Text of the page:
It is only reasonable to defend repugnant proclamations as the unfortunate but unavoidable result of a principled policy of support for “free speech” if you actually and consistently have such a policy.
Defending repugnant proclamations on that basis when you, instead, have a well documented history of suppressing free speech to assuage the feelings of a panoply of highly offendable favored constituencies sounds exactly like what everyone is seeing it for: a defensive self-justification for treating one particular disfavored constituency with contempt.
When faced with situations that are murky or difficult or fraught with contradictions — when our own knowledge and experience seem inadequate, when we are simply ignorant or when our hearts and our heads seem to pull us in different directions and we are unsure of which to follow — we often look to “established experts” and “leaders” of various types to guide us. We accept that guidance not merely because of some perceived expertise but because of a perceived moral authority — an authority to guide us not merely on what is “true” or “effective” but on what is “good” and “proper”.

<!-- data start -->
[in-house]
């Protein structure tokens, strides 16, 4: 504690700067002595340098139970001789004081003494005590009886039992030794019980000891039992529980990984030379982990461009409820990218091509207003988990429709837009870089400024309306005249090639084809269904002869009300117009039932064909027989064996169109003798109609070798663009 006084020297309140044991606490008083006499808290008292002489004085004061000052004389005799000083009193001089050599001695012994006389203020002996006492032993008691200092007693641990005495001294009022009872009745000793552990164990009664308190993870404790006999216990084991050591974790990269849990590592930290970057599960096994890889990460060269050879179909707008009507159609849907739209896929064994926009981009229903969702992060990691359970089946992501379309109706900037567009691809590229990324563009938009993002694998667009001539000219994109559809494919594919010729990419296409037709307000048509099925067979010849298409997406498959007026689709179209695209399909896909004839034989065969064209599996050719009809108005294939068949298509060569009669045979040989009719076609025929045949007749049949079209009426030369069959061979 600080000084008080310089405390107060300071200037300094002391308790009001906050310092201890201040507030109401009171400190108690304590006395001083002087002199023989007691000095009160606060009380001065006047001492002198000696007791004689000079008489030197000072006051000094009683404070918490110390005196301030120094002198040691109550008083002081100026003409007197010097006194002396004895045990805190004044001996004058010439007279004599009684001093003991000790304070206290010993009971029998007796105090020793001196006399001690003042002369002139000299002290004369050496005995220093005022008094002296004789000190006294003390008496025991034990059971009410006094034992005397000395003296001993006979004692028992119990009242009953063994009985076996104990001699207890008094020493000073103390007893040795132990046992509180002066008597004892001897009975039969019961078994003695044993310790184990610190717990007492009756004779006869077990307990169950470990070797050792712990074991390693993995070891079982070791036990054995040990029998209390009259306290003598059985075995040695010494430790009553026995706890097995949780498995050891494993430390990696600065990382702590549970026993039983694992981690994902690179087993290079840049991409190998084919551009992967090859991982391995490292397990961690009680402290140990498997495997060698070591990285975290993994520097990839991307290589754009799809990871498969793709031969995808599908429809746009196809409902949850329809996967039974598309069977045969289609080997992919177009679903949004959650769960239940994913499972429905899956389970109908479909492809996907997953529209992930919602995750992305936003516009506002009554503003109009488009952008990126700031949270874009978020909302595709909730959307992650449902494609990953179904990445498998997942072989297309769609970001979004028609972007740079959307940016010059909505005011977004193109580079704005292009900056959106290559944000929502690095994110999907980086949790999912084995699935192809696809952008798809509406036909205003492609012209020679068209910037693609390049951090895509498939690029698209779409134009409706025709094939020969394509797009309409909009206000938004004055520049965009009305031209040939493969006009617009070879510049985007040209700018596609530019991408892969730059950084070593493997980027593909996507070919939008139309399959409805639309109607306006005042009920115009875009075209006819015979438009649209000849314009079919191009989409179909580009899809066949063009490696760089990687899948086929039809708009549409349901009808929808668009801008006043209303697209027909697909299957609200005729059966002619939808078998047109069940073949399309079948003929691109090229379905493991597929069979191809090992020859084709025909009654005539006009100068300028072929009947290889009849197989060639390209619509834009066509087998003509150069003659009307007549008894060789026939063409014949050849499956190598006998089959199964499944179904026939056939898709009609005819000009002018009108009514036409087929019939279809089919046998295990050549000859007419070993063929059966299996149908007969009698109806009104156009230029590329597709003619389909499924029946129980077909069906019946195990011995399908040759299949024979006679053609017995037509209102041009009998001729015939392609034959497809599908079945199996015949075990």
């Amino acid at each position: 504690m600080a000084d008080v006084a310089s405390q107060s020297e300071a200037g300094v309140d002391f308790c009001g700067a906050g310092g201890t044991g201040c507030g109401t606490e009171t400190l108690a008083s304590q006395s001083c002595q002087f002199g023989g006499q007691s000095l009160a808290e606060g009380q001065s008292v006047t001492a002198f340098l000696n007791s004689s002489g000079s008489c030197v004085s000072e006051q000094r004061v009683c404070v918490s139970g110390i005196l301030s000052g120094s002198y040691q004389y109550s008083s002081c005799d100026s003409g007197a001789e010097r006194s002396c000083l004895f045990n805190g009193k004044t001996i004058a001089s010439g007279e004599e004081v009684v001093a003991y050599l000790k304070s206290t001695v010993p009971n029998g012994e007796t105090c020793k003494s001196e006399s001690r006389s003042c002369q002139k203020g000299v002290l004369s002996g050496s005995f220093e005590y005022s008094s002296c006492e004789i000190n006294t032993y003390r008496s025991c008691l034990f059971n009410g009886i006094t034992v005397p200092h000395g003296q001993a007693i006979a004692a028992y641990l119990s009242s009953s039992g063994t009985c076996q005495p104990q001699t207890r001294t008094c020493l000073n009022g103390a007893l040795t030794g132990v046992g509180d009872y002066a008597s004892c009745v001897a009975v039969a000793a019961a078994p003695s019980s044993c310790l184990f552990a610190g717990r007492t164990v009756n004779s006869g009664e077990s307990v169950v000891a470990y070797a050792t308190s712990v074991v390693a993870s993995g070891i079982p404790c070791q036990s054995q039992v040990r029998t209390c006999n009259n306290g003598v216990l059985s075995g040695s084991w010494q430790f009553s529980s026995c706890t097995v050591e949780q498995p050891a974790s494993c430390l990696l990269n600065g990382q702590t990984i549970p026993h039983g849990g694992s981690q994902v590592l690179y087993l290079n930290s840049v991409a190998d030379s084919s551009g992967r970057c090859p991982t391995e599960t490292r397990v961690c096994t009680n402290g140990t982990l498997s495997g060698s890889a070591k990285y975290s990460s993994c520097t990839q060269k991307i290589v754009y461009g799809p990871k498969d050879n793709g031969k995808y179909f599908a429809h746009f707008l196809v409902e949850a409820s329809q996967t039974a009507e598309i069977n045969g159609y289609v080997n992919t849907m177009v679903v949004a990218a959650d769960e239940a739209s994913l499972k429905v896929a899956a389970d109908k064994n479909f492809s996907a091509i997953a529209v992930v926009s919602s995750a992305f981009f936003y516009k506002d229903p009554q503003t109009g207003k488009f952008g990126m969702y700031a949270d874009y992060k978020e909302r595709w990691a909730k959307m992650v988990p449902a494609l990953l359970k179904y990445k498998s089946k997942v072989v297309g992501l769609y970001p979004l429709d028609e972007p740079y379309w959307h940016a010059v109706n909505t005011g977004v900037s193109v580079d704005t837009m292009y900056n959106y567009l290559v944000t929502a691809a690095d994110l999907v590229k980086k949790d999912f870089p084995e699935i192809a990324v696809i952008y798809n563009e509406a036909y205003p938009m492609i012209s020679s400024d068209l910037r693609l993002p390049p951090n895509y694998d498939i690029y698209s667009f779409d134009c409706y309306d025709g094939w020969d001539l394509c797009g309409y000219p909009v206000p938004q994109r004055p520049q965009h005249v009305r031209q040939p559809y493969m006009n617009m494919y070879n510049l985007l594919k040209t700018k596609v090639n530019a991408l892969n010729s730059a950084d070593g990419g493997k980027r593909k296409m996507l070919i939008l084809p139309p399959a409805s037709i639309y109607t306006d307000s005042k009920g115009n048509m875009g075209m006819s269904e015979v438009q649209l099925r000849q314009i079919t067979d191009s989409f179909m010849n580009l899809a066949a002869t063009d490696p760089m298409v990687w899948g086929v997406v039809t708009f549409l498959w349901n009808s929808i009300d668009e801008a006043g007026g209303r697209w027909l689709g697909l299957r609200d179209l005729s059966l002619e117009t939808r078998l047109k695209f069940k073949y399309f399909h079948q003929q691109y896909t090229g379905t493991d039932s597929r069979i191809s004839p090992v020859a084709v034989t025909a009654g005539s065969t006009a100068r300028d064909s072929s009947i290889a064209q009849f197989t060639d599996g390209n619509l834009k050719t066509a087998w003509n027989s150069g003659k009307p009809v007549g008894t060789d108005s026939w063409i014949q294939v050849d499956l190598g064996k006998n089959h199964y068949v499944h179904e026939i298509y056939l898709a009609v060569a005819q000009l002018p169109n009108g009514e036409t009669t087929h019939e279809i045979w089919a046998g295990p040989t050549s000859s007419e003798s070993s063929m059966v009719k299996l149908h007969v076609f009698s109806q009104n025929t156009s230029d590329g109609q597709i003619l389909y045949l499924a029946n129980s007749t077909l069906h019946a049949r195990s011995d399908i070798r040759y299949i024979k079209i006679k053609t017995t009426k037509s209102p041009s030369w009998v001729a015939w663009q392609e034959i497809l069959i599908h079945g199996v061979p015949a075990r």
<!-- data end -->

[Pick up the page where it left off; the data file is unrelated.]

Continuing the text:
In some other world, the Presidents of three of our most prestigious centers of academic excellence, institutions nominally dedicated to the extension, dissemination, and preservation of knowledge, to the pursuit of truth and wisdom, would seem to be exactly the kinds of “leaders” and “experts” we might call upon for guidance.
Yet, the fact is, because of what has been happening on their campuses on their watch, those three had no moral authority to lecture us on the value of “freedom of speech”.
Their testimony was akin to Donald Trump asserting the moral authority to lecture us on the value of honesty…